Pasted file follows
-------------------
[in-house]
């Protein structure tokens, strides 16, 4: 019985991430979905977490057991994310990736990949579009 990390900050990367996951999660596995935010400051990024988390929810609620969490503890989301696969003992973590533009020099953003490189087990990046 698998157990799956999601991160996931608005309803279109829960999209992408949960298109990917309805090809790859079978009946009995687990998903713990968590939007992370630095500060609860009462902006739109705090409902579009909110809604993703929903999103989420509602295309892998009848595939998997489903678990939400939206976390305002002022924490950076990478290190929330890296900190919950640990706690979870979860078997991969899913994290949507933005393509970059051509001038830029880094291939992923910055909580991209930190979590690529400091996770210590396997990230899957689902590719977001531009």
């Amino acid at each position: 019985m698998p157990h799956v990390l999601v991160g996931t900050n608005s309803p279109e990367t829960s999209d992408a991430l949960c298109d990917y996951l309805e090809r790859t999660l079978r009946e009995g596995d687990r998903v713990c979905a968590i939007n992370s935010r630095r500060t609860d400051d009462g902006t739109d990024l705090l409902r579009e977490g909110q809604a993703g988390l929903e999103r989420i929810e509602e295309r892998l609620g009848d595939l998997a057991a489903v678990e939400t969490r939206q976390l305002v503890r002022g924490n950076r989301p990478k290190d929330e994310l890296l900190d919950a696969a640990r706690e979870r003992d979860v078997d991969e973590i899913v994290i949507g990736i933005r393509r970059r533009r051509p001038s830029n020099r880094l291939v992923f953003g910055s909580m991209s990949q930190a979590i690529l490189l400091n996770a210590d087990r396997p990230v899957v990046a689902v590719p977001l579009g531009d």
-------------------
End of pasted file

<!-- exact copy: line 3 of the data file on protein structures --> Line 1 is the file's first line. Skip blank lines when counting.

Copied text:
């Amino acid at each position: 019985m698998p157990h799956v990390l999601v991160g996931t900050n608005s309803p279109e990367t829960s999209d992408a991430l949960c298109d990917y996951l309805e090809r790859t999660l079978r009946e009995g596995d687990r998903v713990c979905a968590i939007n992370s935010r630095r500060t609860d400051d009462g902006t739109d990024l705090l409902r579009e977490g909110q809604a993703g988390l929903e999103r989420i929810e509602e295309r892998l609620g009848d595939l998997a057991a489903v678990e939400t969490r939206q976390l305002v503890r002022g924490n950076r989301p990478k290190d929330e994310l890296l900190d919950a696969a640990r706690e979870r003992d979860v078997d991969e973590i899913v994290i949507g990736i933005r393509r970059r533009r051509p001038s830029n020099r880094l291939v992923f953003g910055s909580m991209s990949q930190a979590i690529l490189l400091n996770a210590d087990r396997p990230v899957v990046a689902v590719p977001l579009g531009d």